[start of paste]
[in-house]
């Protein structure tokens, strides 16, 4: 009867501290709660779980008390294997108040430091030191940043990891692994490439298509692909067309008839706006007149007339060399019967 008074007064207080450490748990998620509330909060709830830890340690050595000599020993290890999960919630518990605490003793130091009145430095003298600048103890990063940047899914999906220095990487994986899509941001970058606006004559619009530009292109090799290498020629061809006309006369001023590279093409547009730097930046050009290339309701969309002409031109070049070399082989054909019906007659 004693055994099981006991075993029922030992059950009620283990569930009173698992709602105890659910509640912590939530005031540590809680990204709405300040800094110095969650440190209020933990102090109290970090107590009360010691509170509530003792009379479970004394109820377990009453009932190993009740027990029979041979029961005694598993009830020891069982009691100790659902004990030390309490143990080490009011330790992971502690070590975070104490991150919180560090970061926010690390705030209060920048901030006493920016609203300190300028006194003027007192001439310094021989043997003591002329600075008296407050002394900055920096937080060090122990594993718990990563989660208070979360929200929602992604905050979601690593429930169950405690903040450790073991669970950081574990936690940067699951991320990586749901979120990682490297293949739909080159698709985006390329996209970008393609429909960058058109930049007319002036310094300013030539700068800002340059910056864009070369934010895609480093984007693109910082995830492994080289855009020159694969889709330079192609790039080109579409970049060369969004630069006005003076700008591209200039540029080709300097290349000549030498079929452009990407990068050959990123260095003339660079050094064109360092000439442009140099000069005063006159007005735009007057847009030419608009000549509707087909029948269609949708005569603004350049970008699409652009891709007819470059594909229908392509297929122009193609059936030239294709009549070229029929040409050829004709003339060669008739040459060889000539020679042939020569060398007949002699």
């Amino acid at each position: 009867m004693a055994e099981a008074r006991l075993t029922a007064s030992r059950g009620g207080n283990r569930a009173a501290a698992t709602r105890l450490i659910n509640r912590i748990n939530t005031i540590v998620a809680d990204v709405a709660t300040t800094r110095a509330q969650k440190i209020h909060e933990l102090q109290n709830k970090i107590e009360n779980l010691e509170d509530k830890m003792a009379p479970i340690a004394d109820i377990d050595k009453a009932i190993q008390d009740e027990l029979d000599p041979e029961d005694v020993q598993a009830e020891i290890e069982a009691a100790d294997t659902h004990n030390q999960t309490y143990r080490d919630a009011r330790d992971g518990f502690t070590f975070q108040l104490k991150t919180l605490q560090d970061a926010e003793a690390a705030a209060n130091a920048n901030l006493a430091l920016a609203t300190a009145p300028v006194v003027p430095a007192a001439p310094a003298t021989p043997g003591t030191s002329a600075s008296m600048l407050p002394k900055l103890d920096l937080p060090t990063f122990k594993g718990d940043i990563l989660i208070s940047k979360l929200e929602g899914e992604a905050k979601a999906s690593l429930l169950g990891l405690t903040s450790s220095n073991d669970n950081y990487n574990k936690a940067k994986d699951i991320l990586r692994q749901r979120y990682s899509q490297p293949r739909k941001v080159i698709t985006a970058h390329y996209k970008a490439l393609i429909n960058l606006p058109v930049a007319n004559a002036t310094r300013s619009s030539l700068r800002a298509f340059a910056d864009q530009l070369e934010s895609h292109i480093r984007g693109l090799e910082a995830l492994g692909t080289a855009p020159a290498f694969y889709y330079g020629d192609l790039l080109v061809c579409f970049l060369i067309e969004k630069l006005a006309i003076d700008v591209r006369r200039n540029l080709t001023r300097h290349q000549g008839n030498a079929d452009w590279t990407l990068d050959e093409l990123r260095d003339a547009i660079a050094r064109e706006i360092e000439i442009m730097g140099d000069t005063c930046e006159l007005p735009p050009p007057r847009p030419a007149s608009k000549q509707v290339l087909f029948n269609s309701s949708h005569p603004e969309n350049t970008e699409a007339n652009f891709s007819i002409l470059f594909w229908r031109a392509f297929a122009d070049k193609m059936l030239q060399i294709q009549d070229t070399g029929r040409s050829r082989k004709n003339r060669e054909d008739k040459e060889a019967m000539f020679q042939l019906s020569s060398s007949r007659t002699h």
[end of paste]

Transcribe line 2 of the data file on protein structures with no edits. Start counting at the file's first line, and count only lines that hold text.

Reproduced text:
């Protein structure tokens, strides 16, 4: 009867501290709660779980008390294997108040430091030191940043990891692994490439298509692909067309008839706006007149007339060399019967 008074007064207080450490748990998620509330909060709830830890340690050595000599020993290890999960919630518990605490003793130091009145430095003298600048103890990063940047899914999906220095990487994986899509941001970058606006004559619009530009292109090799290498020629061809006309006369001023590279093409547009730097930046050009290339309701969309002409031109070049070399082989054909019906007659 004693055994099981006991075993029922030992059950009620283990569930009173698992709602105890659910509640912590939530005031540590809680990204709405300040800094110095969650440190209020933990102090109290970090107590009360010691509170509530003792009379479970004394109820377990009453009932190993009740027990029979041979029961005694598993009830020891069982009691100790659902004990030390309490143990080490009011330790992971502690070590975070104490991150919180560090970061926010690390705030209060920048901030006493920016609203300190300028006194003027007192001439310094021989043997003591002329600075008296407050002394900055920096937080060090122990594993718990990563989660208070979360929200929602992604905050979601690593429930169950405690903040450790073991669970950081574990936690940067699951991320990586749901979120990682490297293949739909080159698709985006390329996209970008393609429909960058058109930049007319002036310094300013030539700068800002340059910056864009070369934010895609480093984007693109910082995830492994080289855009020159694969889709330079192609790039080109579409970049060369969004630069006005003076700008591209200039540029080709300097290349000549030498079929452009990407990068050959990123260095003339660079050094064109360092000439442009140099000069005063006159007005735009007057847009030419608009000549509707087909029948269609949708005569603004350049970008699409652009891709007819470059594909229908392509297929122009193609059936030239294709009549070229029929040409050829004709003339060669008739040459060889000539020679042939020569060398007949002699």